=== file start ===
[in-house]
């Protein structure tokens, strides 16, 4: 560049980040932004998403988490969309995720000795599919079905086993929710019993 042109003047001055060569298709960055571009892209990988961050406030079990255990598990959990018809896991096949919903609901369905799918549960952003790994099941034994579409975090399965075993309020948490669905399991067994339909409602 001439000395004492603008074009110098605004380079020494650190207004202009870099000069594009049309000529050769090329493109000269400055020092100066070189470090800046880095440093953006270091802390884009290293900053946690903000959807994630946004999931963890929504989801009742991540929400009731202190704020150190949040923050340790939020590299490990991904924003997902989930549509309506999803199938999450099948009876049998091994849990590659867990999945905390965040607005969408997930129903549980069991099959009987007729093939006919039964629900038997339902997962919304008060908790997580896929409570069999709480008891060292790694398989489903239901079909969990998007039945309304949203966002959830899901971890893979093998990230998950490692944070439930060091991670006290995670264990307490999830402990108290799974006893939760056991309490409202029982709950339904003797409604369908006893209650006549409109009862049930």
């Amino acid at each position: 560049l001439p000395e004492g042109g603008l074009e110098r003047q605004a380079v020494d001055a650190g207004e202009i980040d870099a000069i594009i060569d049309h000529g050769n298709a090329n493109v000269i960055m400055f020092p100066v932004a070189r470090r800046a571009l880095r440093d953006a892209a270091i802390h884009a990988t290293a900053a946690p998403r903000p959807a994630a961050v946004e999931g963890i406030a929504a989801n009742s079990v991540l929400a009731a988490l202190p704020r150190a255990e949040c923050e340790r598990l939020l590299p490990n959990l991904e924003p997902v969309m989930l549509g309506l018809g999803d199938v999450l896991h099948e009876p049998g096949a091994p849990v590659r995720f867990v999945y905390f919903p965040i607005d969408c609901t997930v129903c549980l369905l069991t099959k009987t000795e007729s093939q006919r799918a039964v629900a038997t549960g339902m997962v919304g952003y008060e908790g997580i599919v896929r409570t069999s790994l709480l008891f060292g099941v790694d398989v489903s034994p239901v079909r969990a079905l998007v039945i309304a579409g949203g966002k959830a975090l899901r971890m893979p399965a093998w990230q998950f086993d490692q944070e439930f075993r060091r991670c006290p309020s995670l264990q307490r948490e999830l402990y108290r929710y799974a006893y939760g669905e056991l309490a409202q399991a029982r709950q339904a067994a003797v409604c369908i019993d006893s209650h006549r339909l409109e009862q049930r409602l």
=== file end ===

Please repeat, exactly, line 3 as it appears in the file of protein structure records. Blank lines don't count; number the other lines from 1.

């Amino acid at each position: 560049l001439p000395e004492g042109g603008l074009e110098r003047q605004a380079v020494d001055a650190g207004e202009i980040d870099a000069i594009i060569d049309h000529g050769n298709a090329n493109v000269i960055m400055f020092p100066v932004a070189r470090r800046a571009l880095r440093d953006a892209a270091i802390h884009a990988t290293a900053a946690p998403r903000p959807a994630a961050v946004e999931g963890i406030a929504a989801n009742s079990v991540l929400a009731a988490l202190p704020r150190a255990e949040c923050e340790r598990l939020l590299p490990n959990l991904e924003p997902v969309m989930l549509g309506l018809g999803d199938v999450l896991h099948e009876p049998g096949a091994p849990v590659r995720f867990v999945y905390f919903p965040i607005d969408c609901t997930v129903c549980l369905l069991t099959k009987t000795e007729s093939q006919r799918a039964v629900a038997t549960g339902m997962v919304g952003y008060e908790g997580i599919v896929r409570t069999s790994l709480l008891f060292g099941v790694d398989v489903s034994p239901v079909r969990a079905l998007v039945i309304a579409g949203g966002k959830a975090l899901r971890m893979p399965a093998w990230q998950f086993d490692q944070e439930f075993r060091r991670c006290p309020s995670l264990q307490r948490e999830l402990y108290r929710y799974a006893y939760g669905e056991l309490a409202q399991a029982r709950q339904a067994a003797v409604c369908i019993d006893s209650h006549r339909l409109e009862q049930r409602l």